EDMONTON -- Damage assessment has begun in Fort McMurray and some evacuation orders were lifted Friday afternoon as a recovery plan officially got underway in the flood-ravaged region.

The mayor of the Regional Municipality of Wood Buffalo is "very pleased" with the progress made by crews working round the clock.

Don Scott said he's asked the emergency director and R.M.'s chief administrative officer to "bust their asses to get everyone possible into their homes and businesses as soon as possible."

Five crews began assessing commercial properties so that businesses which sell supplies and other resources can re-enter and get set up for residents. Those considered critical include government agencies, grocery and hardware stores, gas stations, hotels and pharmacies.

With water levels lowering in the downtown, some areas opened up at 2 p.m. on Friday:

  • MacDonald Island;
  • Downtown streets northwest of Riedel Street; and
  • Downtown streets northwest of King Street, between Highway 63 and Franklin Avenue.

There are still more than 2,000 homes without gas or electricity, the boil water advisory remains in effect, and authorities warned that the municipality couldn't guarantee the safety of individual buildings.

It could be days, they added, before services are restored.

“The reality is that’s certainly going to have to be a staged process," Environment and Parks Minister Jason Nixon said in an update.

"There’s certainly portions of all communities impacted at the moment where evacuees cannot go back. We’re still dealing with moving water from certain portions, and the reality is we’re still waiting for the water to recede in other areas.”

Scott thanked Syncrude and Suncor for providing oilsands pumps to remove water from the Taiga Nova Eco-Industrial, Prairie Loop, and Waterways areas.

"There are probably hundreds of companies that are helping us out in other ways. But those are the two companies that have stood up and been at the side of our firefighters and are making sure we’re getting all the pumps we need to pump out the downtown.”

A massive ice jam on the Athabasca River that caused the flooding has now shrunk to 9.5 kilometres. At the beginning of the week, it was 25 kilometres long.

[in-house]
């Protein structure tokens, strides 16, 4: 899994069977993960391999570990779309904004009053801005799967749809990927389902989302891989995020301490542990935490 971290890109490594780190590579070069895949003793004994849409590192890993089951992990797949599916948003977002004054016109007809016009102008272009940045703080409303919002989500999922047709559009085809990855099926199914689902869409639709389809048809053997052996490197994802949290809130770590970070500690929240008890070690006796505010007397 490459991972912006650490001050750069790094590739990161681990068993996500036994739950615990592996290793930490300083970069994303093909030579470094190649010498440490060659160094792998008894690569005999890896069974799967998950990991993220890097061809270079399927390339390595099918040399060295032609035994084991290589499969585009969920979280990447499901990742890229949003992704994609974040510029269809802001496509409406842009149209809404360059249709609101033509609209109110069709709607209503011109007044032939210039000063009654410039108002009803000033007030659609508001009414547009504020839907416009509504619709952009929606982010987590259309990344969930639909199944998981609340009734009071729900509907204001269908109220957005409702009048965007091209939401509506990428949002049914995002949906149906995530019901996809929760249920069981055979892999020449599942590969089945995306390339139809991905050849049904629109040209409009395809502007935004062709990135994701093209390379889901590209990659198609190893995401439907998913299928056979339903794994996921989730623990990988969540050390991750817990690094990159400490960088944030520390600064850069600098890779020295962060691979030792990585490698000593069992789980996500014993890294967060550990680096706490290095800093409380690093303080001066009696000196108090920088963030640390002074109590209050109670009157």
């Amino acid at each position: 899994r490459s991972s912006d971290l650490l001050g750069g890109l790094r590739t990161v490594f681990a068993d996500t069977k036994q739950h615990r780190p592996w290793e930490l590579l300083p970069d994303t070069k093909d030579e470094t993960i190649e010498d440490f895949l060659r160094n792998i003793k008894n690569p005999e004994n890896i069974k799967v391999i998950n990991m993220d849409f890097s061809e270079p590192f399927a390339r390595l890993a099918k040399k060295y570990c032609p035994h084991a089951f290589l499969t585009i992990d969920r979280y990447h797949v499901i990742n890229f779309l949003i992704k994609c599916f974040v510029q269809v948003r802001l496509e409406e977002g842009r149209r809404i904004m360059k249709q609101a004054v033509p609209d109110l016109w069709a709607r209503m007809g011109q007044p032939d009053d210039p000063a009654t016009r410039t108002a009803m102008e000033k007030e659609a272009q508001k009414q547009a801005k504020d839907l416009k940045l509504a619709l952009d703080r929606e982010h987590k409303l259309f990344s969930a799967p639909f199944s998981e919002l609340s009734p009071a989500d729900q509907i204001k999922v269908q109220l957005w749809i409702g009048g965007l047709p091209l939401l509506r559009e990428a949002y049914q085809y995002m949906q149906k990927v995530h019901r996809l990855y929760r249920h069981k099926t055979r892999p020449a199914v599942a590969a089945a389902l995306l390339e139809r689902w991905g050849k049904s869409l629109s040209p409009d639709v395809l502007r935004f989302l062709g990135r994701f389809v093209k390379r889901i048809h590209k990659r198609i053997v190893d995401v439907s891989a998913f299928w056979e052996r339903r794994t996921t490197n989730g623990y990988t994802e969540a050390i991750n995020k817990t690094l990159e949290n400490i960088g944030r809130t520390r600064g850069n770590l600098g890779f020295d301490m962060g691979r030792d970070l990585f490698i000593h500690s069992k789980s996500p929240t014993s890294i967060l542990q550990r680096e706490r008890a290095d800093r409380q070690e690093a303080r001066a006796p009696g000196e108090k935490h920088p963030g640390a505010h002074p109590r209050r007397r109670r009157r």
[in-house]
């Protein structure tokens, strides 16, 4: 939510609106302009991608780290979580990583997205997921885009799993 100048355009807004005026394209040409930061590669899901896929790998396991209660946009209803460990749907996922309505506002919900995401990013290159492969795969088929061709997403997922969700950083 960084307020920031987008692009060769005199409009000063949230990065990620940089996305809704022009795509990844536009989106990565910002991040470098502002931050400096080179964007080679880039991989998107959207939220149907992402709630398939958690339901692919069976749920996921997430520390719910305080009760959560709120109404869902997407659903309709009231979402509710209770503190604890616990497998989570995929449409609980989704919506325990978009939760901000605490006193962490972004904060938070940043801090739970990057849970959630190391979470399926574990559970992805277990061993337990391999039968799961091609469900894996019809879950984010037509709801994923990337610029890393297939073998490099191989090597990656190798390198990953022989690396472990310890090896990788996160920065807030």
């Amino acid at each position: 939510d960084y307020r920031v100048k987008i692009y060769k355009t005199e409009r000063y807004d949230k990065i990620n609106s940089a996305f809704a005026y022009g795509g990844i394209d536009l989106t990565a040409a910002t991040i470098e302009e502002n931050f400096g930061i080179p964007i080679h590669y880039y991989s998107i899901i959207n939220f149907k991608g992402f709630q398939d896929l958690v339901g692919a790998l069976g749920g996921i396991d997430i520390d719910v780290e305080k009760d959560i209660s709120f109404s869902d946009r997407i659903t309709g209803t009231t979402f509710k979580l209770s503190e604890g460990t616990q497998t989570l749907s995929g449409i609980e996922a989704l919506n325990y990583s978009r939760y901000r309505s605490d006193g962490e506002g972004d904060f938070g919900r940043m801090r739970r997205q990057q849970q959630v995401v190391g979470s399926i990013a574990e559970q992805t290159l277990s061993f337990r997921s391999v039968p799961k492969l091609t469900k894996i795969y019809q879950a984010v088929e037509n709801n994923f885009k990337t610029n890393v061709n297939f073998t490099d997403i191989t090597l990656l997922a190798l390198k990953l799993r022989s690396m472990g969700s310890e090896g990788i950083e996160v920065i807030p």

With water levels having fallen 7.6 metres on the Athabasca River and between one and 1.5 metres on the Clearwater River, and no future issues expected by forecast teams when the ice moves further downstream, both Wood Buffalo and provincial officials were optimistic.  

'We are beginning to turn the corner from response to recovery,” Nixon said.


The latest estimate was that the flooding had impacted 1,230 buildings, or about half of the number of structures affected in 2016 by the wildfires.

Local government is drawing on that experience to manage the re-entry phase of future days, waiving garbage fees at the landfill and preparing a disposal process for refrigerators.

But as the first wave of 13,000 residents regain access to their homes and businesses, the municipality is facing questions on how it has handled the emergency.

One downtown condo owner believes damage to his property could have been reduced if sandbagging crews he paid for during a voluntary evacuation order were allowed on site.

"We were going to build a berm around our building, and we were going to start pumping if we started taking on water,” Michael Jesso told CTV News Edmonton.

He says emergency officials turned the crews around Sunday night, before the evacuation order became mandatory.

"With flood water, you have a fighting chance, and we never got that opportunity,” Jesso said.

"We had this covered.”

Jesso says the property has a $50,000 deductible, and other property owners are without insurance because of high rates. He added he is skeptical of qualifying for overland flood insurance again.

However, the municipality’s director of emergency management said the decision to turn around the sandbagging workers around was for their safety.

“We always error on safety, and that condition on… Saturday and Sunday was quickly evolving. And we defaulted to protecting life safety.”

But Jesso responded, “I get that it’s for safety, but my God we’re not stupid. We’ve been through this. We’ve been through this four years ago.”

Dozens of others will, at the minimum, need structural assessments and health inspections due to sewage backup. The recovery phase could last as long as a month.

Fort McMurray residents have been encouraged to work with local insurance companies and contractors as they move forward. The municipality itself is employing local services where possible.

“What I’m really worried about is what happened after the fire. We had ambulance-chasing contractors come to the community, take deposits and run away with them, or do shoddy work and then just disappear,” the mayor said.

“(Local companies) are re invested in this community and they’re going to be around to do any follow up issues that might emerge.”

The 13,000 residents who were evacuated have been advised to register with the Red Cross and apply for emergency payments of $1,250 per adult and $500 per child from the province.

Several areas remain under mandatory evacuation orders:

  • Riedel Street southeast to Clearwater Drive;
  • Franklin Avenue southeast to Clearwater Drive;
  • King Street southeast to Clearwater Drive;
  • Draper;
  • Waterways; and
  • Longboat Landing.